- The ongoing Great Resignation is driven by widespread dissatisfaction among workers about their jobs.
- Employers need to dig deeper into the causes of employee unhappiness and address workers’ dissatisfaction at its root.
- Employers can combat employee dissatisfaction by providing flexible, humane, and engaging conditions at work.
The ongoing Great Resignation is driven by widespread dissatisfaction among workers about their jobs.
While wages and benefits play a role in such unhappiness, inflexibility and disengaging work conditions are the primary sources of their unhappiness.
What can employers do to make their workers happy? What is clear is that raising wages and improving benefits isn’t alone enough. For instance, in the retail industry, employers have raised wages and have improved benefits with little success in bringing workers back.
Therefore, employers need to dig deeper into the causes of employee unhappiness and address workers’ dissatisfaction at its root. That is, by providing flexible, humane, and engaging conditions at work.
Increased wages and benefits alone are not enough.
Most workers will agree that they would happily take pay raises and better benefits from their employers.
Increasing wages and improving benefits are essential to resolving the Great Resignation. However, even though wages and benefits are improving, salaries and benefits are insufficient to bring workers back.
Most jobs for most people are disengaging. Many workers feel so disengaged that even improved pay and benefits don’t make the job worth it to them.
For instance, despite improved wages, most workers haven’t seen this translate into improving their living situation or well-being. $15 an hour isn’t enough to live in most places in America.
Increased wages not translating into a tangible improvement in worker well-being is partly because inflation has resulted in rising prices for everyday needs. Increasing wages does not matter much to workers when the spending power of the U.S. dollar has noticeably decreased.
And the fact of the matter is many workers have come to expect good benefits and wages from potential employers. It is non-negotiable now and therefore has less power to sway potential employees.
If a job’s only offer is good pay and benefits, there’s always another job that offers comparable benefits and wages available to job seekers.
These improvements don’t increase happiness if the job in question is otherwise misery-inducing. The increased wages do not amount to increased spending power for employees, and therefore, aren’t helping much to improve their well-being.
Happiness comes from humanity.
Most workers’ primary sources of unhappiness consist of their job’s inflexibility, disengaging character, lack of support, lack of connection, and lack of opportunities for career growth.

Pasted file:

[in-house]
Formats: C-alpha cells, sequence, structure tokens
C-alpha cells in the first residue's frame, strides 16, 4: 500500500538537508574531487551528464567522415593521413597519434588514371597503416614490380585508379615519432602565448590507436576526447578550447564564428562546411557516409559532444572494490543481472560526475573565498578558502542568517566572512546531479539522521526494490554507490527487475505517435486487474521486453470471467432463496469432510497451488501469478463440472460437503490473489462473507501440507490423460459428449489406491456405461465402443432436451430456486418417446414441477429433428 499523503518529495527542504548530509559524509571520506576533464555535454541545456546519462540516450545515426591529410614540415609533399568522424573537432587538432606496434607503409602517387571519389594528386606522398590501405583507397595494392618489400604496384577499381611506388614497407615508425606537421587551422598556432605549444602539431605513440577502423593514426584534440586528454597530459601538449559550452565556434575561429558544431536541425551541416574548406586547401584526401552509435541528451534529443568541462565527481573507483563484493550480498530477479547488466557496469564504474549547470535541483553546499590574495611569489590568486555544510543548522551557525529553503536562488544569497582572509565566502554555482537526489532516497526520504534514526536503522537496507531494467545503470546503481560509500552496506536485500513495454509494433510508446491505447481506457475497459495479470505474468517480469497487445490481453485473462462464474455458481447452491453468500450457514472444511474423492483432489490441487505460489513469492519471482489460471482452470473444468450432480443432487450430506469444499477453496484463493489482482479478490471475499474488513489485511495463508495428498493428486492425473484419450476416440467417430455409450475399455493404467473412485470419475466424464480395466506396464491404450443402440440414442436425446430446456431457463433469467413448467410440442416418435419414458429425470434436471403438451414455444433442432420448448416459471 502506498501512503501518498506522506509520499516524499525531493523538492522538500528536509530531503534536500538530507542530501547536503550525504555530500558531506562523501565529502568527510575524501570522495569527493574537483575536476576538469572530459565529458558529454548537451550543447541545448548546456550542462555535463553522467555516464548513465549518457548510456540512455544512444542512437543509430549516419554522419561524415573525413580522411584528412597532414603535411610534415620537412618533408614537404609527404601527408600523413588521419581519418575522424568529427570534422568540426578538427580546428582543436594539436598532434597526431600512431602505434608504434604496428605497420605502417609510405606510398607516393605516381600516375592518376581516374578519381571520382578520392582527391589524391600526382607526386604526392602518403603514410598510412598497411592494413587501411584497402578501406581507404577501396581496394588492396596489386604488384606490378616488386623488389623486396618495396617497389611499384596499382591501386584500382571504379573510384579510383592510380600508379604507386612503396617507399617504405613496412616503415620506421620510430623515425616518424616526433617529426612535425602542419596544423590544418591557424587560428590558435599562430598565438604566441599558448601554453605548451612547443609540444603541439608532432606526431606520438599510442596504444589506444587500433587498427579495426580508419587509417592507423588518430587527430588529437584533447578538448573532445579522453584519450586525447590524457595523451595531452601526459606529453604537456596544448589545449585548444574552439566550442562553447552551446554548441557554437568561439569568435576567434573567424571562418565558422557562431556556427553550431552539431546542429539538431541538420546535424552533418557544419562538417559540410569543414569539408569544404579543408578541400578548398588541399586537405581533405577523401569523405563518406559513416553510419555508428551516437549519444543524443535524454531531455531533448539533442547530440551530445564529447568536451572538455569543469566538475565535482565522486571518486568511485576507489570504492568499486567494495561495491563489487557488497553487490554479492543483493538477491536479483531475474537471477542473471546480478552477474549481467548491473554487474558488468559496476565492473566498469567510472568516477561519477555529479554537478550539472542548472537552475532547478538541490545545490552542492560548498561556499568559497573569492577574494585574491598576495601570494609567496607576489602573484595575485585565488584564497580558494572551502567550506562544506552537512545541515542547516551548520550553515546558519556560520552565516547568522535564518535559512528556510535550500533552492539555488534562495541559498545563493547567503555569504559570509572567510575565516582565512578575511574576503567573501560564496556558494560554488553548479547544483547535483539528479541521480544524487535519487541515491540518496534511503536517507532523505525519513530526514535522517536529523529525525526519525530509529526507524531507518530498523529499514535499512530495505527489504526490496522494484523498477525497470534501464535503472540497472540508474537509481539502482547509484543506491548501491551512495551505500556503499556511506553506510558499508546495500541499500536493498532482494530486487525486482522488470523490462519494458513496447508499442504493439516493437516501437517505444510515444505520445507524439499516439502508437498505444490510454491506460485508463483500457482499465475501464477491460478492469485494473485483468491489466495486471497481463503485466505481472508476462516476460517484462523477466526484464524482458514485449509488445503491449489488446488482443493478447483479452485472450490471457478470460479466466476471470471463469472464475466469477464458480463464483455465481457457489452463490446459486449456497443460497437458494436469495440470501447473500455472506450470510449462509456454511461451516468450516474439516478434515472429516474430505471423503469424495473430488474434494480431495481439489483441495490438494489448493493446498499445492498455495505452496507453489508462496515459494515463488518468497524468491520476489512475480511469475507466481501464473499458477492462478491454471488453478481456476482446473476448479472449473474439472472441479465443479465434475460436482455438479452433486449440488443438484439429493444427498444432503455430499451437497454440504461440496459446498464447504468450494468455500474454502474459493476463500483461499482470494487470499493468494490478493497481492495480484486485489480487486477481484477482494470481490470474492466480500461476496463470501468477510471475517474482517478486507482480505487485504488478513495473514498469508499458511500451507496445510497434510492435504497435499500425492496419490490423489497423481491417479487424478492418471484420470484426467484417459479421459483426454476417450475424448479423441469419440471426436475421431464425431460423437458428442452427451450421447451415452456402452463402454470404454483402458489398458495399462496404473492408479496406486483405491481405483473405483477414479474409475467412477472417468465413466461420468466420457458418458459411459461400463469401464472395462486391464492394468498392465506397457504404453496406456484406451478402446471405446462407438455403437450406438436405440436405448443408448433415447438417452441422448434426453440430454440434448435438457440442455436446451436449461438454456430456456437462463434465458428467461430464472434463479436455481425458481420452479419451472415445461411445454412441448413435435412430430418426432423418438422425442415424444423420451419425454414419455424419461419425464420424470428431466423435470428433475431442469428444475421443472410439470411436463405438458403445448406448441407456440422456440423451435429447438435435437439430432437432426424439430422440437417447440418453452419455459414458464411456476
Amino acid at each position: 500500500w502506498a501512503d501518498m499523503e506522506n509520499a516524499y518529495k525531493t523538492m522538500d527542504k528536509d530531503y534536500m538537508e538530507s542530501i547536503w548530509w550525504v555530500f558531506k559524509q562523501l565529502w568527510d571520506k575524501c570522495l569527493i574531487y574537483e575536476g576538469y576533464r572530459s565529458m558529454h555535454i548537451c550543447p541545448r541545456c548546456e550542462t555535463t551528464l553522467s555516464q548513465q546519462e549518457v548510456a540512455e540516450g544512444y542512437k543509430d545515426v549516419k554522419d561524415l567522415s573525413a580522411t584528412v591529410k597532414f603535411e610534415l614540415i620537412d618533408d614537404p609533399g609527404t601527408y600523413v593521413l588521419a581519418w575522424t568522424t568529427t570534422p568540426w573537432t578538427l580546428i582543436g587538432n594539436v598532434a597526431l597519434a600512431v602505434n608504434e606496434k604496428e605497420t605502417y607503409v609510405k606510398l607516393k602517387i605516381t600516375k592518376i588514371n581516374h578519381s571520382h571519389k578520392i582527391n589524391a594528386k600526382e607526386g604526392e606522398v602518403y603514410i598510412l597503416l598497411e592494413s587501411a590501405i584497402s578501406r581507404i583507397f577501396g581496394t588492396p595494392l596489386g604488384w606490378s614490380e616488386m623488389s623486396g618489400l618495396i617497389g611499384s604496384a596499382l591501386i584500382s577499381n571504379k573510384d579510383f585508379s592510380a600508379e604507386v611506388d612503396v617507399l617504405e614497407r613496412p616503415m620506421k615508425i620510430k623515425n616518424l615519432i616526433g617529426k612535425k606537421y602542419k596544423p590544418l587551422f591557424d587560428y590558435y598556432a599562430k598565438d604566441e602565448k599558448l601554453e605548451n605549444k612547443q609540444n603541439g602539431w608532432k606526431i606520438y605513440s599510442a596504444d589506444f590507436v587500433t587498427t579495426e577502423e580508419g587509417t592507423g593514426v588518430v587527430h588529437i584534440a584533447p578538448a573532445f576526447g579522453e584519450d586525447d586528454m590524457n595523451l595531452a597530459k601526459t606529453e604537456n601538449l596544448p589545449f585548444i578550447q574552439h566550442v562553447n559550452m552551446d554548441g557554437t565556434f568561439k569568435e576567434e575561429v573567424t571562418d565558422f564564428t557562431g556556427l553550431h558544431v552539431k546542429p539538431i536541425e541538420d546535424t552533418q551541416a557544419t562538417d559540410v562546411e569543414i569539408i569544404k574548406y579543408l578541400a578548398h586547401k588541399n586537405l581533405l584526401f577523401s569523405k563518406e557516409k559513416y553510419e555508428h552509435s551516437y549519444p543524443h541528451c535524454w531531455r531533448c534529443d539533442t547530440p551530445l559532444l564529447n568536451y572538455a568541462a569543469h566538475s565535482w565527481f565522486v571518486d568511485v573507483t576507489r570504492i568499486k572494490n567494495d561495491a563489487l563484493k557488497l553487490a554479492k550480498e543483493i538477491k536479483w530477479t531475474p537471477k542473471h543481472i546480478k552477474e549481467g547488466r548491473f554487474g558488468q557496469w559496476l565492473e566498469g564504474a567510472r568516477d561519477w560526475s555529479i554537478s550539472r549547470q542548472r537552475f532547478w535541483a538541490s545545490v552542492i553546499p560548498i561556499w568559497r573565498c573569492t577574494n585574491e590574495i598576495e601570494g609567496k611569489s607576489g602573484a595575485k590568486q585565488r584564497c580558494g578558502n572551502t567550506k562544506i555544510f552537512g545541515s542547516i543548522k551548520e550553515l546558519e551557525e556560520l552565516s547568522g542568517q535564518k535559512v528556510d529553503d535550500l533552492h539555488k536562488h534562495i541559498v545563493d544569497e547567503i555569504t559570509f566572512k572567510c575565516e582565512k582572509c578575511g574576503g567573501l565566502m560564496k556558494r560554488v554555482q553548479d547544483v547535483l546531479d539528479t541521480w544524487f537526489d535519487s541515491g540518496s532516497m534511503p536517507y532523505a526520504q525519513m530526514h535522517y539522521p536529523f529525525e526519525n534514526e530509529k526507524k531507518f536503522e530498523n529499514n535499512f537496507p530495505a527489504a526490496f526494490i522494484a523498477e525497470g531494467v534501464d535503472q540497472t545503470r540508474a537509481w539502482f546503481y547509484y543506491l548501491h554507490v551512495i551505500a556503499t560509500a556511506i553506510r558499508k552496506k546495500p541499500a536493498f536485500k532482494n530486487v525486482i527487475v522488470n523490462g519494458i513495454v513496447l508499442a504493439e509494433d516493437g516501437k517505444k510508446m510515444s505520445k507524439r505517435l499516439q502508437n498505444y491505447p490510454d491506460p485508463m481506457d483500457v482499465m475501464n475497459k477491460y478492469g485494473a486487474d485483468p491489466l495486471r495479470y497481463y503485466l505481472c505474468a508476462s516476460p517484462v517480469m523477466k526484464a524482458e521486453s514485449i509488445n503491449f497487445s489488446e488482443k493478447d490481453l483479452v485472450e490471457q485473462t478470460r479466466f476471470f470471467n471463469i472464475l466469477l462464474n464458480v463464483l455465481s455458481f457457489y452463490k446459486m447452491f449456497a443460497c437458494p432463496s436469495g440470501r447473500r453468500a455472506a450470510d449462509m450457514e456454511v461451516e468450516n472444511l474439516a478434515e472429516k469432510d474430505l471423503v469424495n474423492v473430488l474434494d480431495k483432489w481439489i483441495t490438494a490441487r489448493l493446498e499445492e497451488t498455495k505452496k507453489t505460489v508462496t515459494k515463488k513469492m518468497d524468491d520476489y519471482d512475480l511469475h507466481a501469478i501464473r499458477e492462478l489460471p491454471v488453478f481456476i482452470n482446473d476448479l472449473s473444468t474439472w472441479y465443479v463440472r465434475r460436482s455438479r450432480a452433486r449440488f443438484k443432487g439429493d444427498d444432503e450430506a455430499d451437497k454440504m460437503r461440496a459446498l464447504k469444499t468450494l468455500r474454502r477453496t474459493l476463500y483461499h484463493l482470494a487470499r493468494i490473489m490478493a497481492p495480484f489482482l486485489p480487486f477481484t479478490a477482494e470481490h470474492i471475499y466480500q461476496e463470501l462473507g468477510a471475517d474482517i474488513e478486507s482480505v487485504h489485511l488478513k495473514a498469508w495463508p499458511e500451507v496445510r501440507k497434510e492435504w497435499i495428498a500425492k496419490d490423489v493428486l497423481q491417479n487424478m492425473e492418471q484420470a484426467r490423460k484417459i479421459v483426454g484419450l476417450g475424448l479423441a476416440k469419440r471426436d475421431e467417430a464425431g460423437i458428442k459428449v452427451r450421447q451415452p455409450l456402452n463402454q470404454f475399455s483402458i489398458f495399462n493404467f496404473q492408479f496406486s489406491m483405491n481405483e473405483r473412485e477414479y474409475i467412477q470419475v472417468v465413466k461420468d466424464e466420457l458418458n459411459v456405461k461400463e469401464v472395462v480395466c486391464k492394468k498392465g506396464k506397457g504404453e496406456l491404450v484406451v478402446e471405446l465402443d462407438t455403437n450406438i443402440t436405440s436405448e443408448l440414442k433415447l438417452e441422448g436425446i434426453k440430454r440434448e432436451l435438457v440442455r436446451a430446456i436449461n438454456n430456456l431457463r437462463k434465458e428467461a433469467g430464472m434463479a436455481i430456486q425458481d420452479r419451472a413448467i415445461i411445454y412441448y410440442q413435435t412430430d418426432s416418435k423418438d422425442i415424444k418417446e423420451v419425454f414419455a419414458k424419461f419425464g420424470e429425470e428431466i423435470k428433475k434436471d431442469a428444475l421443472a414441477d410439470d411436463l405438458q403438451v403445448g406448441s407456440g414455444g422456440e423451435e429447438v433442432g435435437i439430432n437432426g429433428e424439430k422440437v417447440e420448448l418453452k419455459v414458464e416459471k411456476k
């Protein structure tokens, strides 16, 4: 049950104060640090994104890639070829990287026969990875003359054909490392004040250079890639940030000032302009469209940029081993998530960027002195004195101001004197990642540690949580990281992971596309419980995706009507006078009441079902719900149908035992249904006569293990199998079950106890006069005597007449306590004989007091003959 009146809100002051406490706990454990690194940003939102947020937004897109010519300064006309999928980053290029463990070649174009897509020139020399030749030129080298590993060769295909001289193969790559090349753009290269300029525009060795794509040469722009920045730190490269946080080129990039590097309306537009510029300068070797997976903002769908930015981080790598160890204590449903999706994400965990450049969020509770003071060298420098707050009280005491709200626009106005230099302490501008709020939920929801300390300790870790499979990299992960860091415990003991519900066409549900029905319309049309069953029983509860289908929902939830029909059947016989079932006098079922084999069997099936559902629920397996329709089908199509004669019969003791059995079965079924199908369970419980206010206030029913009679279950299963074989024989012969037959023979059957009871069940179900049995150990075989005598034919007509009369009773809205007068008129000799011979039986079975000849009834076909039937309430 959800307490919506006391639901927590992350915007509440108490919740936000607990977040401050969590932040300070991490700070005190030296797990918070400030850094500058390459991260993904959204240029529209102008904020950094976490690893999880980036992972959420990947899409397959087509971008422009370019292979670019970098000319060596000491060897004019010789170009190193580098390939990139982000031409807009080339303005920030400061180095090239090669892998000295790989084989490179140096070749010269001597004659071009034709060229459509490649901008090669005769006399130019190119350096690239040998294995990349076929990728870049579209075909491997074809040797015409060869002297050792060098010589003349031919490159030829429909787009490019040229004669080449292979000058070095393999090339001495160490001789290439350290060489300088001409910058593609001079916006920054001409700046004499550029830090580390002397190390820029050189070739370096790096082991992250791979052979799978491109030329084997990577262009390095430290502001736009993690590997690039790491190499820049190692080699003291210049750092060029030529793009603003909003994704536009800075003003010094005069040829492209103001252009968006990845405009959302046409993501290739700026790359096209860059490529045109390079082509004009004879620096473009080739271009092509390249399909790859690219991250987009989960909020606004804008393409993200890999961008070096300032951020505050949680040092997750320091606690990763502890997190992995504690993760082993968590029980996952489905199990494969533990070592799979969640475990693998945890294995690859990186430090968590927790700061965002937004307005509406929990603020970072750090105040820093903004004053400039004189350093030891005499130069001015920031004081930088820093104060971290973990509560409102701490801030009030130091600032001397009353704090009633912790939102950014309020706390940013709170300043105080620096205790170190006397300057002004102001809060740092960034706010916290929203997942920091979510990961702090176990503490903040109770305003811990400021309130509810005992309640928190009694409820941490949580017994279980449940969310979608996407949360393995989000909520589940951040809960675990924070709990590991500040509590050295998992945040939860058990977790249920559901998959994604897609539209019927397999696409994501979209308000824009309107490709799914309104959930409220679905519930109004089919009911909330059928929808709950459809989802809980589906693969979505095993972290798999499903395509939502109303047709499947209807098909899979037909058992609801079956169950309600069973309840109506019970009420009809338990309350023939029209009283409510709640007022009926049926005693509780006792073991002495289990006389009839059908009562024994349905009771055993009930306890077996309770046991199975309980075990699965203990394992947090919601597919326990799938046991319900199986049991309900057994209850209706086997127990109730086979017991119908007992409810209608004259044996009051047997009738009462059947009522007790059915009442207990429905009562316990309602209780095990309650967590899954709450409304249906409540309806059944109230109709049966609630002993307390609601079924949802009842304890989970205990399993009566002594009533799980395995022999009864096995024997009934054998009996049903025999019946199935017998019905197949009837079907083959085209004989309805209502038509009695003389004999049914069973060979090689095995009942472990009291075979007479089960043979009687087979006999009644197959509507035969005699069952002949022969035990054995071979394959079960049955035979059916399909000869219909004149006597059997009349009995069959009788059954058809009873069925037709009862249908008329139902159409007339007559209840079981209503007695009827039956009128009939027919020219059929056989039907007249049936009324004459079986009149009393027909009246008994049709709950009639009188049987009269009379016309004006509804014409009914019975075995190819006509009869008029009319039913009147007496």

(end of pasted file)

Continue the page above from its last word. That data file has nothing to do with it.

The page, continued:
If employers are to improve the happiness of their employees –and in doing so, their productivity and the company’s overall success– they need to start at the root of the problem.
Flexibility as autonomy
Flexibility is a wide-ranging term that covers more than just schedules. It also includes workplace modality preference, such as hybrid or remote work.
The Harvard Business Review states that a more appropriate term than “flexibility” is “autonomy.” In other words, being able to work when they want and from wherever they want to.
In other words, giving free-range for workers to get the work done on their terms –according to their individual needs– is what workers are looking for.
And it is what employers should adopt if they are to make their employees happier. Employers should be incentivized in doing so by being illuminated to the fact that autonomy is a primary driver of motivation and high performance.
This means a few things for employers –many changes will be necessary in order to make workers happy that will radically alter the way workplaces function.
- A remote or hybrid option for workers looking to gain job flexibility. In many cases, this not only will ameliorate the problem of worker flexibility but also the problem of improving career ambitions.
- Establishing HR departments using healthy organizations as an operational blueprint. Namely, HR departments that are primarily interested primarily in resolving person-oriented outcomes, as opposed to business outcomes, which should be secondary.
- Creating programs for workers looking to advance their careers beyond their current occupation. This can include training programs designed to facilitate necessary skills for future jobs within or without their current occupation’s organization.
Workers are happier when they have improved wages and benefits, for sure. But they are exceedingly more satisfied when they have the flexibility and resources to do the things they love and create the career of their dreams –all while not engaging in unnecessary workplace conflict.
Employers have a vested interest in making their employees happy. Not only is it just the right thing to do, and essentially an employer’s duty, but happy employees make for more productive and motivated workers.
The way to make workers happier is to give them autonomy and to establish a workplace infrastructure that makes career growth and worker engagement frequent and workplace conflict infrequent.